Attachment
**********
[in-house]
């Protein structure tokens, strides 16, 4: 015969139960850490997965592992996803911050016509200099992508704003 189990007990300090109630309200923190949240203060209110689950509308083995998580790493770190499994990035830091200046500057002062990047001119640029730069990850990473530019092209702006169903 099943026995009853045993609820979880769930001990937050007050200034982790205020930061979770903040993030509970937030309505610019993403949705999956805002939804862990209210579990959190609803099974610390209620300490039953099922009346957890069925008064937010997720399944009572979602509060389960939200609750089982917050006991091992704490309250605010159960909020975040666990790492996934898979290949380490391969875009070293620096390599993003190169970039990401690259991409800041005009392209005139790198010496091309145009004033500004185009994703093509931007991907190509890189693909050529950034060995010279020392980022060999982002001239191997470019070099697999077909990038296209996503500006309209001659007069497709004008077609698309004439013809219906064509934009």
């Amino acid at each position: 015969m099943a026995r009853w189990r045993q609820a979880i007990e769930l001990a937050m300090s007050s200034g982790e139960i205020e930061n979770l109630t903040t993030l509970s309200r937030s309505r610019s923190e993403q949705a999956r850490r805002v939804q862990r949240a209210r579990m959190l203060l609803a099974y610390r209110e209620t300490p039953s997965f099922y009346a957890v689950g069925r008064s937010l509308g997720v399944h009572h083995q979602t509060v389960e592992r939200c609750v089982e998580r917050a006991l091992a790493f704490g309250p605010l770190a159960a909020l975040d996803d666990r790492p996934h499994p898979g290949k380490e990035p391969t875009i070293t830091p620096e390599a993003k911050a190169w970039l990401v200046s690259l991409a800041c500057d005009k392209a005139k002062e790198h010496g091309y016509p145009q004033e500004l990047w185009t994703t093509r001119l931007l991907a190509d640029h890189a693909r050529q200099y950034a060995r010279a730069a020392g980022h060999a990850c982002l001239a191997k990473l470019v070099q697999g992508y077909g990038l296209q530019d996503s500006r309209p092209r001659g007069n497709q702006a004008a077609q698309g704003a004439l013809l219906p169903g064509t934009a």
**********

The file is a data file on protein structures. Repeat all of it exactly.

[in-house]
């Protein structure tokens, strides 16, 4: 015969139960850490997965592992996803911050016509200099992508704003 189990007990300090109630309200923190949240203060209110689950509308083995998580790493770190499994990035830091200046500057002062990047001119640029730069990850990473530019092209702006169903 099943026995009853045993609820979880769930001990937050007050200034982790205020930061979770903040993030509970937030309505610019993403949705999956805002939804862990209210579990959190609803099974610390209620300490039953099922009346957890069925008064937010997720399944009572979602509060389960939200609750089982917050006991091992704490309250605010159960909020975040666990790492996934898979290949380490391969875009070293620096390599993003190169970039990401690259991409800041005009392209005139790198010496091309145009004033500004185009994703093509931007991907190509890189693909050529950034060995010279020392980022060999982002001239191997470019070099697999077909990038296209996503500006309209001659007069497709004008077609698309004439013809219906064509934009």
């Amino acid at each position: 015969m099943a026995r009853w189990r045993q609820a979880i007990e769930l001990a937050m300090s007050s200034g982790e139960i205020e930061n979770l109630t903040t993030l509970s309200r937030s309505r610019s923190e993403q949705a999956r850490r805002v939804q862990r949240a209210r579990m959190l203060l609803a099974y610390r209110e209620t300490p039953s997965f099922y009346a957890v689950g069925r008064s937010l509308g997720v399944h009572h083995q979602t509060v389960e592992r939200c609750v089982e998580r917050a006991l091992a790493f704490g309250p605010l770190a159960a909020l975040d996803d666990r790492p996934h499994p898979g290949k380490e990035p391969t875009i070293t830091p620096e390599a993003k911050a190169w970039l990401v200046s690259l991409a800041c500057d005009k392209a005139k002062e790198h010496g091309y016509p145009q004033e500004l990047w185009t994703t093509r001119l931007l991907a190509d640029h890189a693909r050529q200099y950034a060995r010279a730069a020392g980022h060999a990850c982002l001239a191997k990473l470019v070099q697999g992508y077909g990038l296209q530019d996503s500006r309209p092209r001659g007069n497709q702006a004008a077609q698309g704003a004439l013809l219906p169903g064509t934009a």